The ReduDust process – production of salt in the cement plant

The cement plant at Rohožník/Slovakia has developed the ReduDust process jointly with plant engineer A TEC, and thus constructed, in the truest sense of the word, it is a green system for removal of chlorine. In this environmentally friendly zero-waste process, the chlorine content of the bypass dust yielded is minimised to such an extent that this dust can subsequently be reused in the process. Industrial salts are the resultant useable product. We spoke to Dr. Ernst-Michael Sipple (48), ONEurope’s Environmental Coordinator, Holcim Emerging Europe Services, on the challenges encountered in implementing this project and on the results achieved.

ZKG: Bypass dust treatment systems for reduction of chlorine in cement are already operating at two Holcim plants in Europe. What made you decide to develop a new process at Rohožník?

SIPPLE: There are, in principle, two entry routes for chlorine at a cement plant. It may originate from the feed materials, or from the alternative fuels. Input with the feed materials basically only occurs if the quarry has been impregnated with salt water, which happens, typically, in sedimentary deposits near the coast, where salt water is present in the quarry. This is the case, for example, at our cement plants in Spain and Germany, and is, in fact, precisely the reason that we have long had the bypass dust treatment systems that you mention operating there. The salt water yielded, cleansed of heavy metals, is discharged into the anyway saline seawater without any ecological harm.

The use of alternative fuels in cement plants has repeatedly increased in recent times, from an initial 20 % to around 80 % at present, in individual plants, the target being 100 %. The importation of chlorine from alternative fuels has also increased continuously, however, and is now a fundamental problem! SRF (solid recovered fuel), usually a mixture of paper, cardboard, wood, plastics and also food scraps – in principle, everything occurring industrially as waste – is frequently used as the fuel mix. In Europe, this SRF mix has a chlorine content of around 0.5 to 1 %. This means, based on a rough calculation: a modern kiln needs approx. 3 to 4 GJ/tClinker. Coal, a traditional fuel, typically has a heating value of 30 to 40 GJ/t. The figures are simple, when alternative fuels of an order of magnitude of, let’s say, 20 GJ/t, are now used. 100 % use of alternative fuels means: for 10 t of clinker, I need 2 t of SRF, i.e., 20 kg of chlorine and 2 kgChlorine/tClinker. The limit is 0.1 %, but here I’ve got 0.2 % chlorine. When such high levels of SRF are used in the fuel mix, a chlorine bypass is installed, and large quantities of bypass dust are yielded, but can no longer simply be “accommodated” in the product as they used to be. So what we are to do with these large quantities of chlorine-containing dust – amounting, at Rohožník, to no less than 10 000 t per year? Landfill dumping is not an option, because it’s much too expensive and, in the long term, will anyway not be possible in Europe. Therefore, we wanted to find a practicable and also an ecological solution, so we firstly looked to see if we could buy such a system, but we soon realised that what we wanted was not available in the form we wanted. The individual stages are available, in some cases, but there are no turnkey suppliers. We, at Holcim, already had experience with the wet bypass dust washing process, and basic knowledge of it, so we discussed with plant engineers A TEC what could be done, and this resulted in the development of the ReduDust process.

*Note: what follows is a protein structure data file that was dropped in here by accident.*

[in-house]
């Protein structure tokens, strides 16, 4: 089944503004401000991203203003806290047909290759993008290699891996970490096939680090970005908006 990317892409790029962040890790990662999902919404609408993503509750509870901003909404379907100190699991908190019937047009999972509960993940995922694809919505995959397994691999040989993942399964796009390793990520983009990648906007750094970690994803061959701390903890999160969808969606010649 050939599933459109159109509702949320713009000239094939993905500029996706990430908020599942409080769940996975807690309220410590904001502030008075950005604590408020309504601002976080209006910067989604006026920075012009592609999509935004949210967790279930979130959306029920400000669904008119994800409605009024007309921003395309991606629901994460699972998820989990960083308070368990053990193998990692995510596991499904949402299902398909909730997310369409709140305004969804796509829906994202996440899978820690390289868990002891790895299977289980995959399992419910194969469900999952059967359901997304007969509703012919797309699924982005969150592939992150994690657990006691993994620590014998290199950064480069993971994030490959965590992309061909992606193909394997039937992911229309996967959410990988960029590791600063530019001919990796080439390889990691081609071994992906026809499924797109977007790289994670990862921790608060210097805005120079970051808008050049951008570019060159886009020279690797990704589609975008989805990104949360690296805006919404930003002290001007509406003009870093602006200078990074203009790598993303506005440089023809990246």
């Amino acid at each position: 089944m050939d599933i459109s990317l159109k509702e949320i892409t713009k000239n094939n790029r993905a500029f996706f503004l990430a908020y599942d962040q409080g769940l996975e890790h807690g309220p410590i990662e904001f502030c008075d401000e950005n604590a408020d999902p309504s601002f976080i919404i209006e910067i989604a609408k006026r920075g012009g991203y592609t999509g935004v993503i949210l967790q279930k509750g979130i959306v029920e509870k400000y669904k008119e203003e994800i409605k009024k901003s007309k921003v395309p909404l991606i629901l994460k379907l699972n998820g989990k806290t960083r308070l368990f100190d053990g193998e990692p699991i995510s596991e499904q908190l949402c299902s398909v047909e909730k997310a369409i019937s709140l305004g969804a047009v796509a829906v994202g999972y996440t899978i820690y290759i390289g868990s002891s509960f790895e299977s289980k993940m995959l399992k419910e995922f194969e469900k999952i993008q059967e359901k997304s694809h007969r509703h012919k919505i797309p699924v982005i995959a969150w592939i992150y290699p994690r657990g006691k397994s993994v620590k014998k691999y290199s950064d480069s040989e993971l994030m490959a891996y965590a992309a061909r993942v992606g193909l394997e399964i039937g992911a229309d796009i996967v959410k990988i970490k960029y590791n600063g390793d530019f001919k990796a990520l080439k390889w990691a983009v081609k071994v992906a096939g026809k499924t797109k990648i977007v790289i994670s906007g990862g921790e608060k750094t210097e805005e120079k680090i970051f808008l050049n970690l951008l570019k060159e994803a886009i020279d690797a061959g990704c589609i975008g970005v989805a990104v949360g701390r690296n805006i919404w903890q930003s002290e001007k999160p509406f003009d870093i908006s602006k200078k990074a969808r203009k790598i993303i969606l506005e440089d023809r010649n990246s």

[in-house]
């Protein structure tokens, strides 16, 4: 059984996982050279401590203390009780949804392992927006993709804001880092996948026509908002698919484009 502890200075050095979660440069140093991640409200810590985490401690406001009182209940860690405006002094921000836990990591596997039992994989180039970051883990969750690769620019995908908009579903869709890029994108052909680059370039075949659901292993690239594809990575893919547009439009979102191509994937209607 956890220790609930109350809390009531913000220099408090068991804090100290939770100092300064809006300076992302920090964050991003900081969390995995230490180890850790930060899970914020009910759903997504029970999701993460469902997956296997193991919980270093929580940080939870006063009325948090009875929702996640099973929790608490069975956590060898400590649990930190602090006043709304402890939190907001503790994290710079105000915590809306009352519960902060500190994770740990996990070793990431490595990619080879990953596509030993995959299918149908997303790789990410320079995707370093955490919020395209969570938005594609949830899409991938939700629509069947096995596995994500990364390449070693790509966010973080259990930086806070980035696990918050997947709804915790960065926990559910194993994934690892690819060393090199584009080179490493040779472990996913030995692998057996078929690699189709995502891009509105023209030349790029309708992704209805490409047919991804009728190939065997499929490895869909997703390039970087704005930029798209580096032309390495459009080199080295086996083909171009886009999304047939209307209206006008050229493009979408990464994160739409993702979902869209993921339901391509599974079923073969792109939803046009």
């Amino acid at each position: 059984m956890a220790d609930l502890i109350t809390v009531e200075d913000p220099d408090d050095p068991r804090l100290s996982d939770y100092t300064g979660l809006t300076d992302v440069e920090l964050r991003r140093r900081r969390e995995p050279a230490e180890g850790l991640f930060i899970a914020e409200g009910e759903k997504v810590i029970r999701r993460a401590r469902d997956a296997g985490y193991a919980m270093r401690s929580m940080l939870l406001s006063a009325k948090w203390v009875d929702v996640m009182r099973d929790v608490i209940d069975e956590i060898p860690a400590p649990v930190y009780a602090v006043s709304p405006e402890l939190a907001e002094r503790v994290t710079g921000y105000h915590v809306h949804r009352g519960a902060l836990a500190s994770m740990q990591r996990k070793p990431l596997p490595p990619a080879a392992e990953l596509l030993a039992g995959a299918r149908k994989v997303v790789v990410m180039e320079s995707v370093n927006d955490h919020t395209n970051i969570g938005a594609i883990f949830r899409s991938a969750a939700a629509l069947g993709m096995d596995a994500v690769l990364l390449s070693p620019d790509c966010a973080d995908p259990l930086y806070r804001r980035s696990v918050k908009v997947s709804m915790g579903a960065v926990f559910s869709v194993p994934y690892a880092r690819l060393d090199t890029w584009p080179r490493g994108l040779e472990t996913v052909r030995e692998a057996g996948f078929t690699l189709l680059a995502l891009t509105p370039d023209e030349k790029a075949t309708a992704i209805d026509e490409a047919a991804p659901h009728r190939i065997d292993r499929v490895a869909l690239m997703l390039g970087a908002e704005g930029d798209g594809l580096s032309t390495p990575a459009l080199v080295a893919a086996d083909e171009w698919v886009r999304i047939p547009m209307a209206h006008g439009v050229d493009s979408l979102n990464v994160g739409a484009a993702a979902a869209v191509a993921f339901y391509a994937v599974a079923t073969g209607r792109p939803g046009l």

ZKG: How does the ReduDust system differ from other processes?

SIPPLE: The wet bypass dust treatment system we’ve mentioned cannot be used in inland regions, since water containing salt cannot simply be discharged into the groundwater. That was the origin of our idea of recovering salt as an end product by means of an evaporation and crystallisation process. This, in fact, is a very simple and known process. The challenge for us was to implement it in a cement plant and to achieve an ideal combination of the individual process stages.

Now only around 5 t of residual material requiring disposal, and KCl, as a high-quality product, are yielded as a result, instead of the previous 10 000 t of bypass dust. The salt not only has a higher value than a tonne of the cement produced, it is also REACH registered. The annual quantity of around 4000 t produced is of particular interest for the local agricultural market.

ZKG: You emphasise that the ReduDust process is extremely simple - but the ReduDust installation looks like a complicated mini-chemicals plant. Was the industrial implementation of the basic idea the great challenge?

SIPPLE: The reason is that a four-stage full-package system incorporating all safety provisions was built as a pilot plant at Rohožník. It will be possible to design future plants much more simply. The overall system was designed to be so safe that typical chemicals hazards are excluded. These provisions include, for example, all substances being stored in separate tanks and, in some cases, even in separate rooms. Mistakes of identification can thus be excluded from the start. All reactions take the form of a descending cascade – in other words, nothing can flow backwards. Safety was an extremely important priority for us, since we built this “chemicals plant” into an existing cement plant, and also because the process is operated by cement plant personnel.